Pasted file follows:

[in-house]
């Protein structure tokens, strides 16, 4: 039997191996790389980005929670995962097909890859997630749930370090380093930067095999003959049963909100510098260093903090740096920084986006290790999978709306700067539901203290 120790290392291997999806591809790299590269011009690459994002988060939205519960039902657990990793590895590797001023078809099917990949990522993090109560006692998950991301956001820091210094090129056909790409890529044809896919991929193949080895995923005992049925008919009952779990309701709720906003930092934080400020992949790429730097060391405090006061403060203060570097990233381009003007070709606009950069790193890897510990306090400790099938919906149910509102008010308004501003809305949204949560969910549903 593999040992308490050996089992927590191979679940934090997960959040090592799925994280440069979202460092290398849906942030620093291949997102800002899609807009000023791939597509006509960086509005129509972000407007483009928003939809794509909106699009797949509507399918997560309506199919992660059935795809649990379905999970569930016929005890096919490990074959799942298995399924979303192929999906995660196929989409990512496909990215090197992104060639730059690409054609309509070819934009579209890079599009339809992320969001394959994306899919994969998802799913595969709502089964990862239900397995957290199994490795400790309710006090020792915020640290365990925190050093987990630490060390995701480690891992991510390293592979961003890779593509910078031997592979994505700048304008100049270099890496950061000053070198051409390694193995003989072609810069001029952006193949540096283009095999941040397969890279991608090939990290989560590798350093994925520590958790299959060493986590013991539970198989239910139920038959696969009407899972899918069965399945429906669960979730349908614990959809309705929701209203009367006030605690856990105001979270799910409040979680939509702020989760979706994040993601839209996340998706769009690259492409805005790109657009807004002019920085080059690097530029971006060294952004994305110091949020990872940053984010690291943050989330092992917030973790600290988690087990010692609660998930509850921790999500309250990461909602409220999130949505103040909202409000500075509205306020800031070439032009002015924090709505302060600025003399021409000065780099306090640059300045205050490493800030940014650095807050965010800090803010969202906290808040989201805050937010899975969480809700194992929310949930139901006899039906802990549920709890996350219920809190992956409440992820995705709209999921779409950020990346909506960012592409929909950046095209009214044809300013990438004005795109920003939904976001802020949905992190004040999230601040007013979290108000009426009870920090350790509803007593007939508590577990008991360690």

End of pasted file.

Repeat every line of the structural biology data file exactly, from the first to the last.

[in-house]
């Protein structure tokens, strides 16, 4: 039997191996790389980005929670995962097909890859997630749930370090380093930067095999003959049963909100510098260093903090740096920084986006290790999978709306700067539901203290 120790290392291997999806591809790299590269011009690459994002988060939205519960039902657990990793590895590797001023078809099917990949990522993090109560006692998950991301956001820091210094090129056909790409890529044809896919991929193949080895995923005992049925008919009952779990309701709720906003930092934080400020992949790429730097060391405090006061403060203060570097990233381009003007070709606009950069790193890897510990306090400790099938919906149910509102008010308004501003809305949204949560969910549903 593999040992308490050996089992927590191979679940934090997960959040090592799925994280440069979202460092290398849906942030620093291949997102800002899609807009000023791939597509006509960086509005129509972000407007483009928003939809794509909106699009797949509507399918997560309506199919992660059935795809649990379905999970569930016929005890096919490990074959799942298995399924979303192929999906995660196929989409990512496909990215090197992104060639730059690409054609309509070819934009579209890079599009339809992320969001394959994306899919994969998802799913595969709502089964990862239900397995957290199994490795400790309710006090020792915020640290365990925190050093987990630490060390995701480690891992991510390293592979961003890779593509910078031997592979994505700048304008100049270099890496950061000053070198051409390694193995003989072609810069001029952006193949540096283009095999941040397969890279991608090939990290989560590798350093994925520590958790299959060493986590013991539970198989239910139920038959696969009407899972899918069965399945429906669960979730349908614990959809309705929701209203009367006030605690856990105001979270799910409040979680939509702020989760979706994040993601839209996340998706769009690259492409805005790109657009807004002019920085080059690097530029971006060294952004994305110091949020990872940053984010690291943050989330092992917030973790600290988690087990010692609660998930509850921790999500309250990461909602409220999130949505103040909202409000500075509205306020800031070439032009002015924090709505302060600025003399021409000065780099306090640059300045205050490493800030940014650095807050965010800090803010969202906290808040989201805050937010899975969480809700194992929310949930139901006899039906802990549920709890996350219920809190992956409440992820995705709209999921779409950020990346909506960012592409929909950046095209009214044809300013990438004005795109920003939904976001802020949905992190004040999230601040007013979290108000009426009870920090350790509803007593007939508590577990008991360690």